I’m not entirely sure how I feel about this video. It’s basically a rapper/comic trolling another aspiring rapper via a submitted guest verse, which is followed by a Skype back-and-forth. The man in question (L-$ from Rap is a Joke, which has other, more offensive stuff) has a set-up and performance that are perfectly executed to get the best of his uncomfortable target. And it is perhaps arguable that this is calling out the typical anti-gay, tough-guy attitude that plagues rap (that overt homosexuality is the “next level” of rap is something I hope is true), but still it re-inscribes and perpetuates the typical anti-gay message of the genre with overly stereotypical and aggressive homosexual “advances.” Watch in its entirety if you are gonna watch it because the last minutes are important even if the middle lags a bit:
First off, L-Money’s skills make this work. It’s done well from a rhyming point of view. If the verse was weak, there’d be no reason to discuss this beyond a mere “LOL/WTF/Meh.” He does it with style and the semblance of earnestness. This feigned earnestness is doubly true in the Skype discussion where he keeps on about changing the “hook” despite that obviously not being the real problem for his target, Swelly (really? Swelly?).
More importantly, this obviously puts the target in the uncomortable position of dealing with a possible homosexual advance without coming off as a total homophobe dick (it’s gonna be public, no doubt) and not totally failing (he’s still not in the clear, obviously, but does better than expected given the circumstances of this situation). Plus point-five for him, especially given how he could have responded. However, it is also obviously not serious, so the real discomfort is on the level of “how do I tell this joke rapper he is going too far?” Plus one for funny, but lacks a more real critique of the genre’s relationship with homosexuality.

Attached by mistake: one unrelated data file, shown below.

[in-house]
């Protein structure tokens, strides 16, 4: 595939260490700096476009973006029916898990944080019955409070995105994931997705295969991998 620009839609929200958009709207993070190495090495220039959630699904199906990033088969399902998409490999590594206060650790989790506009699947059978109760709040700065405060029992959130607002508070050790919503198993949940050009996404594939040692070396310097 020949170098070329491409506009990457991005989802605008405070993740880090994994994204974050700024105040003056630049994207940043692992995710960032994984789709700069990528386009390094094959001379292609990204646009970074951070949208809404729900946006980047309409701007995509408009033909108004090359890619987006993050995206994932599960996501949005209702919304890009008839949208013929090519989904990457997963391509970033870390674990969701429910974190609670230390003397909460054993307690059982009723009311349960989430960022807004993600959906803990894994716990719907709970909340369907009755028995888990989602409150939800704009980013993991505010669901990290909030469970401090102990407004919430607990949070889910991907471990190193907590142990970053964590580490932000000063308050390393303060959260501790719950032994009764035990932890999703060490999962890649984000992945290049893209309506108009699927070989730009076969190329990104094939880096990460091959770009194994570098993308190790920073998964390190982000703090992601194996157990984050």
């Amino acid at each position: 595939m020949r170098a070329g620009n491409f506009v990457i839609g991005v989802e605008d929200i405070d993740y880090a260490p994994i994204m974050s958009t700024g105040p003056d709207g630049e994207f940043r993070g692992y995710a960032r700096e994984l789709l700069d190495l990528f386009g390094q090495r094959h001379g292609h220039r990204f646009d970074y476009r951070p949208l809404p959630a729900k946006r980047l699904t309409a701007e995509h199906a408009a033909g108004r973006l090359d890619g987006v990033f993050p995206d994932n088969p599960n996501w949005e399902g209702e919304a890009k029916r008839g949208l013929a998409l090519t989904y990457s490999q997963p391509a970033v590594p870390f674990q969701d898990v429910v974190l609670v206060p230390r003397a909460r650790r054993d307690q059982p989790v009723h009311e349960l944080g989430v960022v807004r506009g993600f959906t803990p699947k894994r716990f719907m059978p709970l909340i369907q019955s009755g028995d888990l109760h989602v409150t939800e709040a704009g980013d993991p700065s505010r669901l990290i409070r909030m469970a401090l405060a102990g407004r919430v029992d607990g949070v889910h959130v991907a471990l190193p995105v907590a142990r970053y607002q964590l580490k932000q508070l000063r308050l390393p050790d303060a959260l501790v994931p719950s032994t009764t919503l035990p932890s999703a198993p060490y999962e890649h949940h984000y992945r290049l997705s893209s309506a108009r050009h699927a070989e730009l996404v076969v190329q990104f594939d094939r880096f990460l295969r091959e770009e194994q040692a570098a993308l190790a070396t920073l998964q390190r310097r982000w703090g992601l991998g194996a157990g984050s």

Where it is at the best, though, is near the end when L-$ talks about the hyperbolic nature of stories in rap (“rap isn’t true” and “sometimes you have to overexaggerate for rap” and “we might not ever fuck, but . . . “). This is real, pointed talk that provides an uncomfortable angle on the usually homosocial, yet often violently anti-homosexual, nature of most rap. The moments where L-$ is claiming that rapping about being gay is the “next level,” amid the backdrop of most rap being made-up, bullshit stories, works pretty well as a critique, intended or not, of the genre.
Again, I’m not entirely sure how I should respond to this video and Rap Is a Joke’s “Offended” project. Watching the prior entries into the series doesn’t make it any clearer, especially “Vol. 2,” which is over-the-top racist and doesn’t really affect the target (a white rapper from Kentucky) in the right way. But I know I care about the response to this one because it does raise issues rarely discussed in rap/hip-hop via a device (comedy/satire/trolling) that can make them publicly accessible even if the initial reactions are strongly negative or unthinkingly positive. Is this a discussion that can even happen at this time though? I have no idea; let me know if you know better.